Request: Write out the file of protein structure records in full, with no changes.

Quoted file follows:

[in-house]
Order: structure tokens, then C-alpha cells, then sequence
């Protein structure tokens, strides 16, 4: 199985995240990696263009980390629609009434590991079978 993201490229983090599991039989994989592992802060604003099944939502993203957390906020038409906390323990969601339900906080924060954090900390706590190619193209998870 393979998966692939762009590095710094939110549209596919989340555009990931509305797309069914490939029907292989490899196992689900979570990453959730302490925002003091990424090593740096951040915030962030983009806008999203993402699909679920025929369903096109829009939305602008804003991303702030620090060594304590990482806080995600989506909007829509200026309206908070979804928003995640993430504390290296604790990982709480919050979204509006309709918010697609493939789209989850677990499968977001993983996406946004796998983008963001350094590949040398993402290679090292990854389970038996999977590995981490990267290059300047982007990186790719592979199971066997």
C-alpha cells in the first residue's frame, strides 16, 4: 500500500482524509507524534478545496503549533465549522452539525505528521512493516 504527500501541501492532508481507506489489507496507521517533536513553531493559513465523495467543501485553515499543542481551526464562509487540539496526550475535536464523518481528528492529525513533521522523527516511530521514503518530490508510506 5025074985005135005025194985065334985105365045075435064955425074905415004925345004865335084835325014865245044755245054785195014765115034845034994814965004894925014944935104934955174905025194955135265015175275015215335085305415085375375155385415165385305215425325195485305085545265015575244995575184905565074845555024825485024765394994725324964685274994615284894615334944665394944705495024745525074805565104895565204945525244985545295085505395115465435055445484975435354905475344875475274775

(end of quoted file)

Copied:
[in-house]
Order: structure tokens, then C-alpha cells, then sequence
């Protein structure tokens, strides 16, 4: 199985995240990696263009980390629609009434590991079978 993201490229983090599991039989994989592992802060604003099944939502993203957390906020038409906390323990969601339900906080924060954090900390706590190619193209998870 393979998966692939762009590095710094939110549209596919989340555009990931509305797309069914490939029907292989490899196992689900979570990453959730302490925002003091990424090593740096951040915030962030983009806008999203993402699909679920025929369903096109829009939305602008804003991303702030620090060594304590990482806080995600989506909007829509200026309206908070979804928003995640993430504390290296604790990982709480919050979204509006309709918010697609493939789209989850677990499968977001993983996406946004796998983008963001350094590949040398993402290679090292990854389970038996999977590995981490990267290059300047982007990186790719592979199971066997």
C-alpha cells in the first residue's frame, strides 16, 4: 500500500482524509507524534478545496503549533465549522452539525505528521512493516 504527500501541501492532508481507506489489507496507521517533536513553531493559513465523495467543501485553515499543542481551526464562509487540539496526550475535536464523518481528528492529525513533521522523527516511530521514503518530490508510506 5025074985005135005025194985065334985105365045075435064955425074905415004925345004865335084835325014865245044755245054785195014765115034845034994814965004894925014944935104934955174905025194955135265015175275015215335085305415085375375155385415165385305215425325195485305085545265015575244995575184905565074845555024825485024765394994725324964685274994615284894615334944665394944705495024745525074805565104895565204945525244985545295085505395115465435055445484975435354905475344875475274775